CAC Identity Crisis

Proponents of the Defense Department's multifunction "smart" identification card — the Common Access Card — say that the card is amazing but is suffering from an inferiority complex, at least at the Pentagon.

The CAC is supposed to be the standard ID card for members of the uniformed services to use as a personal ID and to gain access to buildings and computer networks. Last week, however, we reported that people were complaining that the cards have not provided access at some sites, including the Pentagon.

Rob Carey, e-business and smart card policy lead for the Navy Department's Office of the Chief Information Officer, which is leading the CAC rollout, said that CAC officials are working with the Pentagon Force Protection Agency to allow personnel to use their CACs as the official ID at DOD's headquarters.

But the CAC "was not designed as a one-size-fits-all" card, Carey said in a Sept. 10 briefing.

The Pentagon ID card has coding that, for example, would let a person carry a firearm in the building, he said.

The Pentagon would have to change how they check IDs to accept the CAC, he said.

Some service people are still waiting. "I just wish the CAC was delivering today upon the promises of yesterday," said one CAC holder. "Hopefully, tomorrow...but I'm not holding my breath!"

Procurement Shop Repairs

Have you heard the buzz surrounding a reorganization of DOD's procurement shop?

The Coalition for Government Procurement, a Washington, D.C., industry group, recently said that Deidre Lee, director of Defense procurement, has been named head of a newly formed DOD acquisition policy operation that will combine her current duties with those of the DOD Acquisition Initiatives operation.

Lee will lead a review of the Office of Federal Procurement Policy's Federal Acquisition Regulation and the Defense FAR with the goal of making "acquisition rules more operationally related to current DOD operations," the coalition said.

There have been discussions about a broad reorganization of the acquisition team led by Pete Aldridge, undersecretary of Defense for acquisition, technology and logistics.

But we couldn't get much on the record.

"At this point, all the folks in [acquisition, technology and logistics] I have pinged on this say that it is too early to discuss as things are still moving," a DOD spokesperson said.

Can You Hear Me Now?

President Bush to the bat phone. Well, not exactly. But the Defense Information Systems Agency is upgrading the communications systems that are available to the president anytime and anywhere.

DISA is working with the White House Communications Agency, which is responsible for the communications systems that support the president and his staff. The two agencies identified major systems upgrades at locations including Camp David, Md., and the "Southwest Wing," Bush's ranch in Crawford, Texas, said Air Force Lt. Gen. Harry Raduege Jr., director of DISA.

DISA has helped deploy a secure videoconferencing system for the president and has plans for an IP-based networking system and a secure wireless solution "to support the president and those who protect him," said Raduege, speaking Sept. 10 at the Homeland Security and National Defense Symposium in Atlantic City, N.J.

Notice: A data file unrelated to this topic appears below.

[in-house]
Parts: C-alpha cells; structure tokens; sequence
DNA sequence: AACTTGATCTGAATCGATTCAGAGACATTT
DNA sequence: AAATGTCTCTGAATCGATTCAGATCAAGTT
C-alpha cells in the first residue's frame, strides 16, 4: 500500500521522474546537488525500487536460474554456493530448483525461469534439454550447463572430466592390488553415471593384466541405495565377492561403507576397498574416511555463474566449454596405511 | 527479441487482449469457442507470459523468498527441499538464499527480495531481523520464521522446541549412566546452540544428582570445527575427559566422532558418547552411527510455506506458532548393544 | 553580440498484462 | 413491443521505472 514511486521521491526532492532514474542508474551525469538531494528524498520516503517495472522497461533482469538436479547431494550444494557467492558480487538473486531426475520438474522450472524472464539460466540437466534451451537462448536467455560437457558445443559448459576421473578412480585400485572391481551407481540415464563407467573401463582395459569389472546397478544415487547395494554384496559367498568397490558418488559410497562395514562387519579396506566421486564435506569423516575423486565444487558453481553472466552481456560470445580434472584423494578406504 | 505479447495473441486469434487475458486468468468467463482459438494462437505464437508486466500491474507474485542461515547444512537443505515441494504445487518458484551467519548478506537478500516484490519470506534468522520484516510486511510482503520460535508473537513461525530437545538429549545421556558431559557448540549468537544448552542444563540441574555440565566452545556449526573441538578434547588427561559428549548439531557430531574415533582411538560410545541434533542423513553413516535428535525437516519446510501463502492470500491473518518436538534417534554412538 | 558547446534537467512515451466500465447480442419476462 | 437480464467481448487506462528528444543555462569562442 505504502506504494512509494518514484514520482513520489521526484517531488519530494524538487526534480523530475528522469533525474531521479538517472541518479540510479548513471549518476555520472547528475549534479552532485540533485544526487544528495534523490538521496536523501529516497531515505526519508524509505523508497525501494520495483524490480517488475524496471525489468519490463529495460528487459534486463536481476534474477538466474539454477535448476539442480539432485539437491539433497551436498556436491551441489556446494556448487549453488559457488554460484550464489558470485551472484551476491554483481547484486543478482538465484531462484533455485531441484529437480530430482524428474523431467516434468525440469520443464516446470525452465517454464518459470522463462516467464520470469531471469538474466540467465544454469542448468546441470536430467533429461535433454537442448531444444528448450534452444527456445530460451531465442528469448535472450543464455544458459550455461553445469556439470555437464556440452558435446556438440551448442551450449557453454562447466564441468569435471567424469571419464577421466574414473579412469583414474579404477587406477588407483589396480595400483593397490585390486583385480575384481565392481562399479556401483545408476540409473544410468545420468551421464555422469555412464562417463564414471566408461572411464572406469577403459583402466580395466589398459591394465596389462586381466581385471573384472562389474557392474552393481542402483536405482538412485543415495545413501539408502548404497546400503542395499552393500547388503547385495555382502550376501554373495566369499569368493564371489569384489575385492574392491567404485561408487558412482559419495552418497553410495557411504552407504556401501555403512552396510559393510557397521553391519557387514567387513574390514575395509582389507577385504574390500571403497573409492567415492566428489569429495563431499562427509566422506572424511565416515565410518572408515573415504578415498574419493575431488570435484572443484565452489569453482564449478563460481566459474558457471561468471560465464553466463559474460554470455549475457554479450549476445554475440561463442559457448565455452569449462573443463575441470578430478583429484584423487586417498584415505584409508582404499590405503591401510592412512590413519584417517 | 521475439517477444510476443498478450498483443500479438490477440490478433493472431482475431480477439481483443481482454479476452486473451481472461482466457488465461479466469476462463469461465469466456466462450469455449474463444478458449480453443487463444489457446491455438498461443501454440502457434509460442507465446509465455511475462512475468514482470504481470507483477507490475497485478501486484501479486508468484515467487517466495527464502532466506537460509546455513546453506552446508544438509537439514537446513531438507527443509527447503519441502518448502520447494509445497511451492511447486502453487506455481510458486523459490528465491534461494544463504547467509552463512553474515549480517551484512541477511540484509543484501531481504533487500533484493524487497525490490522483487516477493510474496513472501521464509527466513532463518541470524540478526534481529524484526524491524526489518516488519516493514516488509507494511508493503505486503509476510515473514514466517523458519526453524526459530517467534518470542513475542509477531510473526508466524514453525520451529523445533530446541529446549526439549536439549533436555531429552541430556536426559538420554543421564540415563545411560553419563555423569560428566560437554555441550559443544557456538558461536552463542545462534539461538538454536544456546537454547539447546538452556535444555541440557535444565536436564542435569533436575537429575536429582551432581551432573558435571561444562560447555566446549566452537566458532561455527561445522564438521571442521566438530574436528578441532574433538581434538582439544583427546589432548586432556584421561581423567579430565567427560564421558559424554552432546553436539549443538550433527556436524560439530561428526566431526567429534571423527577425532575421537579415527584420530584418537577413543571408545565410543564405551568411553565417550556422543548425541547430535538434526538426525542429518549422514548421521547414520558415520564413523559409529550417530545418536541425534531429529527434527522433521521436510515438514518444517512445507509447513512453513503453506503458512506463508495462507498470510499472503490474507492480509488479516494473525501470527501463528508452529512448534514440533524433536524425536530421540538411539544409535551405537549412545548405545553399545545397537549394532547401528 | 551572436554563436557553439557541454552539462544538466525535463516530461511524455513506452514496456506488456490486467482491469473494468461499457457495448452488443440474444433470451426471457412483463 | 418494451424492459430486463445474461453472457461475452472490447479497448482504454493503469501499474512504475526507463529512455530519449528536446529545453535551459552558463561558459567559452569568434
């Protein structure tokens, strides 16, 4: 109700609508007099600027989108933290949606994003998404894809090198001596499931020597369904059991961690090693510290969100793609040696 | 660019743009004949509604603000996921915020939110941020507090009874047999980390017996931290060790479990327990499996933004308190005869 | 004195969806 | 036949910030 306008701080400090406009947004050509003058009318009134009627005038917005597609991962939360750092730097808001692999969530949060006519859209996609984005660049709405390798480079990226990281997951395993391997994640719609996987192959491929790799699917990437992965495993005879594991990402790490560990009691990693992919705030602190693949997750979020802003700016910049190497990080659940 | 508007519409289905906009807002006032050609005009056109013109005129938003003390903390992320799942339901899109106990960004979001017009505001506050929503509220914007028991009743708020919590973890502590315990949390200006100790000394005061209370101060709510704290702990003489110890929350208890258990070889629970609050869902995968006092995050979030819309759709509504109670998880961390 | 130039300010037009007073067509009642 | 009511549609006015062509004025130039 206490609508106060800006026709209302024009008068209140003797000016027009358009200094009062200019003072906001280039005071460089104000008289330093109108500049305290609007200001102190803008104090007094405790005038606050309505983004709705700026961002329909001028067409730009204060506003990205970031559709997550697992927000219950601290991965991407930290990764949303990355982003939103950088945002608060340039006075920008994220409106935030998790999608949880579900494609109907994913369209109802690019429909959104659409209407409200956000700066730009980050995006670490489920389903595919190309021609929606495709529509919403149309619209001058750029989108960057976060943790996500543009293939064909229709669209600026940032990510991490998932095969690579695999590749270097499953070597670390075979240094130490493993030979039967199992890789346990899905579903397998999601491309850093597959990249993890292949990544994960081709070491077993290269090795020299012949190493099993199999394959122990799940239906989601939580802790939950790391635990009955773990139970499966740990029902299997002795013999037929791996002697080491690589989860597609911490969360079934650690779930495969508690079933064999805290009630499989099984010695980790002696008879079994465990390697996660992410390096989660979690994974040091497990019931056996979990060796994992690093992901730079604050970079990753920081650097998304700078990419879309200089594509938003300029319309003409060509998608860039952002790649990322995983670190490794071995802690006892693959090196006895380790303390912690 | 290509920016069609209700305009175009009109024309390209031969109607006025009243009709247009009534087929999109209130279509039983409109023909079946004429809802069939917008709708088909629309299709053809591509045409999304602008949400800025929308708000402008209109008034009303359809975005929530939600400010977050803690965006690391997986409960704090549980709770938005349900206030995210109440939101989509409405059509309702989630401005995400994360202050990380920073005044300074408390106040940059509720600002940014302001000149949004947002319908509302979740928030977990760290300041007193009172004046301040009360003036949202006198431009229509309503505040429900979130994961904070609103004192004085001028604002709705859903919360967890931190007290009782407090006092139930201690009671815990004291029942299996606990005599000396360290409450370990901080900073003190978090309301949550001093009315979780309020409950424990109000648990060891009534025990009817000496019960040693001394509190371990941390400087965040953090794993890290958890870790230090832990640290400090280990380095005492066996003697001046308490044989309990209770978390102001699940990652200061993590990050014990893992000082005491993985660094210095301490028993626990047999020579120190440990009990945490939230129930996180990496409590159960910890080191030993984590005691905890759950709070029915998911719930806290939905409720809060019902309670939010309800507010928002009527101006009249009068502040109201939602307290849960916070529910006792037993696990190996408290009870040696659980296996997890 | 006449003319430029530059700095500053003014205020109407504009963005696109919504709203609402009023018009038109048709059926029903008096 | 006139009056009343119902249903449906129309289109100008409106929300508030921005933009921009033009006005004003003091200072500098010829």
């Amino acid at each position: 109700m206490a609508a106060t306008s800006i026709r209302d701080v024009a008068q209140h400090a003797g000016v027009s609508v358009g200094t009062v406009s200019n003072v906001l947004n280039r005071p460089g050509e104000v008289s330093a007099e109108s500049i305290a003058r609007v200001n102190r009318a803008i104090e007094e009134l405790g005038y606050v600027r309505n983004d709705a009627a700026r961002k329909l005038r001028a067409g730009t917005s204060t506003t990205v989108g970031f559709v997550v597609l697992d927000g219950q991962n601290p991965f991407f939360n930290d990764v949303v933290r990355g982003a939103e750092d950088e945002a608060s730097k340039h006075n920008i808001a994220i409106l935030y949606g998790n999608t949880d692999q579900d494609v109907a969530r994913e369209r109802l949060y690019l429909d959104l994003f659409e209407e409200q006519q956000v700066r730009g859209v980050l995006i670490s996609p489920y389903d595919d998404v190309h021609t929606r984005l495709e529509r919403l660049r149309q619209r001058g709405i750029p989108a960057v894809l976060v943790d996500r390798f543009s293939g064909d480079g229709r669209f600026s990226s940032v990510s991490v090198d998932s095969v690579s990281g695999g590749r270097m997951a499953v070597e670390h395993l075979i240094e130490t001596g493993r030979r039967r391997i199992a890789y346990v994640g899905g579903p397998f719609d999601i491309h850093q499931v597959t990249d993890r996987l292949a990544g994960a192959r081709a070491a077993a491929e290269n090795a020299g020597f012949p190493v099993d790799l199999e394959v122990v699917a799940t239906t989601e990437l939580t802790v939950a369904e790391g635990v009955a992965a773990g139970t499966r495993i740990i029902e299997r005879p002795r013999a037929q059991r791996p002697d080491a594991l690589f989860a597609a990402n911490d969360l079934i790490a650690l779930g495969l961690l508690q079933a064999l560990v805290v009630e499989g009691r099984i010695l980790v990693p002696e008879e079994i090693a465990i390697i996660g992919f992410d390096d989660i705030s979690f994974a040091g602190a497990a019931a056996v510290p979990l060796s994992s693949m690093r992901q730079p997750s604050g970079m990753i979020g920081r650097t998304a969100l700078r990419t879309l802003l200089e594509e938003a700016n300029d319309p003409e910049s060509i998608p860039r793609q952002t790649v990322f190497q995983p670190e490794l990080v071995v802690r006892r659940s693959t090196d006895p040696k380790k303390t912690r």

Later this month, DISA will complete the first phase of additions to the secured Defense Red Switched Network, which can put the president in contact with key federal personnel.

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About the Authors

Christopher J. Dorobek is the co-anchor of Federal News Radio’s afternoon drive program, The Daily Debrief with Chris Dorobek and Amy Morris, and the founder, publisher and editor of the, a leading blog for the Federal IT community.

Dorobek joined Federal News Radio in 2008 with 16 years of experience covering government issues with an emphasis on government information technology. Prior to joining Federal News Radio, Dorobek was editor-in-chief of Federal Computer Week, the leading news magazine for government IT decision-makers and the flagship of the 1105 Government Information Group portfolio of publications. As editor-in-chief, Dorobek served as a member of the senior leadership team at 1105 Government Information Group, providing daily editorial direction and management for FCW magazine,, Government Health IT and its other editorial products.

Dorobek joined FCW in 2001 as a senior reporter and assumed increasing responsibilities, becoming managing editor and executive editor before being named editor-in-chief in 2006. Prior to joining FCW, Dorobek was a technology reporter at, one of the first online community centers for current and former government employees. He also spent five years at Government Computer News, another leading industry publication, covering a variety of federal IT-related issues.

Dorobek is a frequent speaker on issues involving the government IT industry, and has appeared as a frequent contributor to NewsChannel 8’s Federal News Today program. He began his career as a reporter at the Foster’s Daily Democrat, a daily newspaper in Dover, N.H. He is a graduate of the University of Southern California. He lives in Washington, DC.


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